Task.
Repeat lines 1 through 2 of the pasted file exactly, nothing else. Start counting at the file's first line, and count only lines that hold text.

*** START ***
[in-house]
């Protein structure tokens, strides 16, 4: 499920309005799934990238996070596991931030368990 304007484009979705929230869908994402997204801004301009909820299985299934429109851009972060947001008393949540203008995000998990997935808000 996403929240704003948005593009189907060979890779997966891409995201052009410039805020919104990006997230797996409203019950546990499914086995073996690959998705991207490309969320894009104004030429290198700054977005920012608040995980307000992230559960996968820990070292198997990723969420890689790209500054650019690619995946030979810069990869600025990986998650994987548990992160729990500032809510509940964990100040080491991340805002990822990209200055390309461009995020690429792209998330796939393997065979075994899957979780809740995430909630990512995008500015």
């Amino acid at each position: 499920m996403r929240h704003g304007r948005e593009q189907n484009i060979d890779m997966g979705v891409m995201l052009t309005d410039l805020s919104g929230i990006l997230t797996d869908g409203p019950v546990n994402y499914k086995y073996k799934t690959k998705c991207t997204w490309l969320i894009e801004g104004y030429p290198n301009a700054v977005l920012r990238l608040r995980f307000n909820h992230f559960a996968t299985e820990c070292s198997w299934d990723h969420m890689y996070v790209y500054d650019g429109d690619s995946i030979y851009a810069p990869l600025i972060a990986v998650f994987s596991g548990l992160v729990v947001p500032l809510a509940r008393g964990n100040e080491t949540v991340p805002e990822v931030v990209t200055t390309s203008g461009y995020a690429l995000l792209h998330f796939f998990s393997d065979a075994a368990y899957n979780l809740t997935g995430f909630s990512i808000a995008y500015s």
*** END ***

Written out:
[in-house]
């Protein structure tokens, strides 16, 4: 499920309005799934990238996070596991931030368990 304007484009979705929230869908994402997204801004301009909820299985299934429109851009972060947001008393949540203008995000998990997935808000 996403929240704003948005593009189907060979890779997966891409995201052009410039805020919104990006997230797996409203019950546990499914086995073996690959998705991207490309969320894009104004030429290198700054977005920012608040995980307000992230559960996968820990070292198997990723969420890689790209500054650019690619995946030979810069990869600025990986998650994987548990992160729990500032809510509940964990100040080491991340805002990822990209200055390309461009995020690429792209998330796939393997065979075994899957979780809740995430909630990512995008500015």